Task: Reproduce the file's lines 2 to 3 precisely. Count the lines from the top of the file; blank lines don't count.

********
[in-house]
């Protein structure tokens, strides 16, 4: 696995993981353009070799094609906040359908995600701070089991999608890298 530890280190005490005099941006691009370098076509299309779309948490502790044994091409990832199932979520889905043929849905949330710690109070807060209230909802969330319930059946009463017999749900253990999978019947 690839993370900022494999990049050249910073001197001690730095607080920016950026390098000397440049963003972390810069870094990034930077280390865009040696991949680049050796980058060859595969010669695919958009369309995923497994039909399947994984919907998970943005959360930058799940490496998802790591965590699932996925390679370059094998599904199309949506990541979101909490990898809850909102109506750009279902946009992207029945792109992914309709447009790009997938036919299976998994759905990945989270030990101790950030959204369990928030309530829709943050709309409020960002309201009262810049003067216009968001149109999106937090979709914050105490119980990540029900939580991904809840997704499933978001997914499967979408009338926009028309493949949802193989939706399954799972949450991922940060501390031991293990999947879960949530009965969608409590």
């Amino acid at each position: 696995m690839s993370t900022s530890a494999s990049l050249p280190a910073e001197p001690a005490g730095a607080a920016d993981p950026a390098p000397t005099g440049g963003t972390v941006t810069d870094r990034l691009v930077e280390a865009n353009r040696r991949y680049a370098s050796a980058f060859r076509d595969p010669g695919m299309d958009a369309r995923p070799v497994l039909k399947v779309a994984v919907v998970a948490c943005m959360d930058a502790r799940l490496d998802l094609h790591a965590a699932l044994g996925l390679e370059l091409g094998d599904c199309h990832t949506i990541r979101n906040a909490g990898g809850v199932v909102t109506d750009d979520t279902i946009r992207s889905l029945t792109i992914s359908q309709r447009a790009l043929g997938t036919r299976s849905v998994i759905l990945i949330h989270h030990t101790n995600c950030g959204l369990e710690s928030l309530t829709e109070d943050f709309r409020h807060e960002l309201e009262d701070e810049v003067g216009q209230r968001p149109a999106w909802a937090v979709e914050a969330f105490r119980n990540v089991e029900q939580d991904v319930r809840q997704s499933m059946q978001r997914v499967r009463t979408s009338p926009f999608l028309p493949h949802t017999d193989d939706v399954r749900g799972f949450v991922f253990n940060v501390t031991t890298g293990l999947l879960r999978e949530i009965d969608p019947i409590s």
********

């Protein structure tokens, strides 16, 4: 696995993981353009070799094609906040359908995600701070089991999608890298 530890280190005490005099941006691009370098076509299309779309948490502790044994091409990832199932979520889905043929849905949330710690109070807060209230909802969330319930059946009463017999749900253990999978019947 690839993370900022494999990049050249910073001197001690730095607080920016950026390098000397440049963003972390810069870094990034930077280390865009040696991949680049050796980058060859595969010669695919958009369309995923497994039909399947994984919907998970943005959360930058799940490496998802790591965590699932996925390679370059094998599904199309949506990541979101909490990898809850909102109506750009279902946009992207029945792109992914309709447009790009997938036919299976998994759905990945989270030990101790950030959204369990928030309530829709943050709309409020960002309201009262810049003067216009968001149109999106937090979709914050105490119980990540029900939580991904809840997704499933978001997914499967979408009338926009028309493949949802193989939706399954799972949450991922940060501390031991293990999947879960949530009965969608409590």
């Amino acid at each position: 696995m690839s993370t900022s530890a494999s990049l050249p280190a910073e001197p001690a005490g730095a607080a920016d993981p950026a390098p000397t005099g440049g963003t972390v941006t810069d870094r990034l691009v930077e280390a865009n353009r040696r991949y680049a370098s050796a980058f060859r076509d595969p010669g695919m299309d958009a369309r995923p070799v497994l039909k399947v779309a994984v919907v998970a948490c943005m959360d930058a502790r799940l490496d998802l094609h790591a965590a699932l044994g996925l390679e370059l091409g094998d599904c199309h990832t949506i990541r979101n906040a909490g990898g809850v199932v909102t109506d750009d979520t279902i946009r992207s889905l029945t792109i992914s359908q309709r447009a790009l043929g997938t036919r299976s849905v998994i759905l990945i949330h989270h030990t101790n995600c950030g959204l369990e710690s928030l309530t829709e109070d943050f709309r409020h807060e960002l309201e009262d701070e810049v003067g216009q209230r968001p149109a999106w909802a937090v979709e914050a969330f105490r119980n990540v089991e029900q939580d991904v319930r809840q997704s499933m059946q978001r997914v499967r009463t979408s009338p926009f999608l028309p493949h949802t017999d193989d939706v399954r749900g799972f949450v991922f253990n940060v501390t031991t890298g293990l999947l879960r999978e949530i009965d969608p019947i409590s």